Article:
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Privatize Veterans Affairs

Former Secretary of Veteran Affairs David Shulkin was recently fired from his post. Supposedly Shulkin was fired due to scandals as well as his opposition to the privatization of the VA.

Mr. Shulkin wrote an op-ed in the NY times recently where he said,

I believe strongly in the mission of the Department of Veternas Affairs, and nothing about my political experience in Washington could ever change that. I also believe that maintaining a strong VA is an essential piece of the puzzle that is the United States’ national security system: We can only expect our sons and daughters to risk their lives and fight for our freedom if we can keep our promise to care for them when they return home broken, injured or traumatized. There is no excuse for not holding up our end of the bargain.

What a load of bunk!

This is an embarrassment that a man of that high office could have such limited knowledge. Later in the piece Shulkin states “As many of you know, I am a physician, not a politician.” No kidding! Mr. Shulkin has immense more knowledge than me in medicine but clearly knows nothing of economics, politics or even national defense. Good riddance, David.

Shulkin states a VA is an essential piece of the national security of the US. Perhaps if we stop sending young and full of life men and women to foreign countries, where they can’t tell the difference between civilian and enemy, where they end up taking innocent lives for some unknown end goal, we may have slightly less need for medical services back home.

Shulkin states that we can only expect our sons and daughters to risk lives when we promise to care for them when they return. Tell this to those who were conscripted into fighting in Vietnam. They were forced to fight regardless of the care situation back home.

Shulkin implies that by privatizing the VA we would fail to provide care for veterans when they return home. Does Shulkin have the slightest idea how either markets or charity works?

When Mr. Shulkin provided care in his physician practice, did he only do so because the government forced him to? Or did he maybe provide care because he made a living from providing value to his patients and he felt fulfilled in aiding his patients to recovery?

In his opposition to the privatization of the VA, Mr. Shulkin embodies some of the worst and most disheartening ignorance in politics.

Does Mr. Shulkin realize that veterans would love to choose regular hospitals for access to care because the VA is slow, ineffective and is constantly on the defensive from latest scandals.

Privatizing the VA is:

  1. The most moral thing to do
  2. Irrelevant for national security (though we could be more secure by not starting wars all over the world)
  3. An easy way to save the government money
  4. The best way to ensure veterans actually get high quality healthcare back home when in need.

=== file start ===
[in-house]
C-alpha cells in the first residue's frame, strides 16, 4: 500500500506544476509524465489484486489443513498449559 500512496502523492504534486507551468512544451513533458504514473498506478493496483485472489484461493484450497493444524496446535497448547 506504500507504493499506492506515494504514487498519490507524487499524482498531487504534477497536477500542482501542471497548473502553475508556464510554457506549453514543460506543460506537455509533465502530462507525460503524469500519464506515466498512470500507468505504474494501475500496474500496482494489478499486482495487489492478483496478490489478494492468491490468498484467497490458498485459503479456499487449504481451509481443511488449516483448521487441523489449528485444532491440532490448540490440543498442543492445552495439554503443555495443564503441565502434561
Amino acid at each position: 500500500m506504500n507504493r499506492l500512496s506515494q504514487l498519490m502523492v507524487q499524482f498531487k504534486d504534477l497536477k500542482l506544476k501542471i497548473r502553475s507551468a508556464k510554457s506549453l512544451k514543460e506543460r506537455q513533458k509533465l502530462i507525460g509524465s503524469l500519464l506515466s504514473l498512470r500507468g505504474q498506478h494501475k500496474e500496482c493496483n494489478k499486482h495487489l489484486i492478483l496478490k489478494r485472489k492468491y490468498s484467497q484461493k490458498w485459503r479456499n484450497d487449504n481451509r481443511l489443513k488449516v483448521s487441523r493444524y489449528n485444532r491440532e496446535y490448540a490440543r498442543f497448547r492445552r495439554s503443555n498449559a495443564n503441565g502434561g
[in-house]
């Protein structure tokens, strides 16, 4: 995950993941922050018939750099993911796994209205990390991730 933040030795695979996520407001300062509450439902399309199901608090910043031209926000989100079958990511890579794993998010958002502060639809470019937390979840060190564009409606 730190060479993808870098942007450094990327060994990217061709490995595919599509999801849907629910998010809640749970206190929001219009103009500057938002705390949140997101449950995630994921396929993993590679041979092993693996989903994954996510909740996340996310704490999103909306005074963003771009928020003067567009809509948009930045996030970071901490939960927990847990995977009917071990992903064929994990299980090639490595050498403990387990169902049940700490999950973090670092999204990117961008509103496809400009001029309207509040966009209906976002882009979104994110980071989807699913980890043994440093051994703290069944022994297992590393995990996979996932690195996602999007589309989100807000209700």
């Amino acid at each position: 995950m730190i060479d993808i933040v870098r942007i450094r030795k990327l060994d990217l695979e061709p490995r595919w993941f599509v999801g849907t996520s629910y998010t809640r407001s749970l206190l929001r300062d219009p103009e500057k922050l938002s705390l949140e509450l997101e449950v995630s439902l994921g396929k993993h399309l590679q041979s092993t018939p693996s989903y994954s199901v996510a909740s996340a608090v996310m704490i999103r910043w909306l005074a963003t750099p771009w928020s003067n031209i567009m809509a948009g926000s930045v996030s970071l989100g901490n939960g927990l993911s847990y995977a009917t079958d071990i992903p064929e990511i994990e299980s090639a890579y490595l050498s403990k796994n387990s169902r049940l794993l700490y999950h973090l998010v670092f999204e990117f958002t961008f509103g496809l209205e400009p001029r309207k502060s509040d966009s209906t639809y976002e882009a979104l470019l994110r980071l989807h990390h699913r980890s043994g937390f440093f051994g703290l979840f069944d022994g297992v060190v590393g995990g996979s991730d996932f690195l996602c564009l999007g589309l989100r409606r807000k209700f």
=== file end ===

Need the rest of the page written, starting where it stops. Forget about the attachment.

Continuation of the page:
Mr. Shulkin ought to be ashamed of himself.

I don’t have much hope for Trump actually privatizing the VA but he deserves credit for floating the idea and should be urged at every moment to follow through. I will be doing my best to convince him!

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Only the Rich

The government gives an excludable good away for free: roads, parks, education, medicine, whatever.  Then some economist advocates privatization of one of these freebies.  Technocrats may offer some technical objections to privatization.  Normal people, however, will respond with a disgusted rhetorical question: “So only the rich should have roads / parks / education / medicine / whatever?”

A straw man?  Not really?  As I’ve explained, a straw man is when you falsely attribute a silly argument to your opponents.  But “Only the rich…” is an argument the opponents of privatization routinely embrace.

But what exactly is so silly about the “only the rich” argument?

1. Some free government services would remain quite affordable after privatization.  These goods certainly wouldn’t “only be for the rich.”  This is especially clear if (a)  government subsidies are currently driving up prices or (b) privatization paves the way for broad-based tax cuts.

2. Suppose that after privatization, the formerly free goods become quite pricey.  The non-rich could still afford them by making their purchase a priority.  In the current regime, for example, boats are pretty expensive.  But many people of modest means still own boats because they make boat ownership a priority, sacrificing other goods and services to free up funds for the activity they intensely value.  Prioritizing is especially effective in the long-run because motivated people can and do save money to build up a nest-egg.

3. The market often offers expensive full-price products and affordable substitutes side-by-side.  In a free market, for example, driving during peak time would probably be very expensive.  But tolls earlier or later in the day would be far cheaper.

4. If they plan ahead, the non-rich can often afford extremely expensive products by buying insurance.  Even if the rates aren’t cheap, insurance is the classic way to transform devastating financial shocks into manageable financial burdens.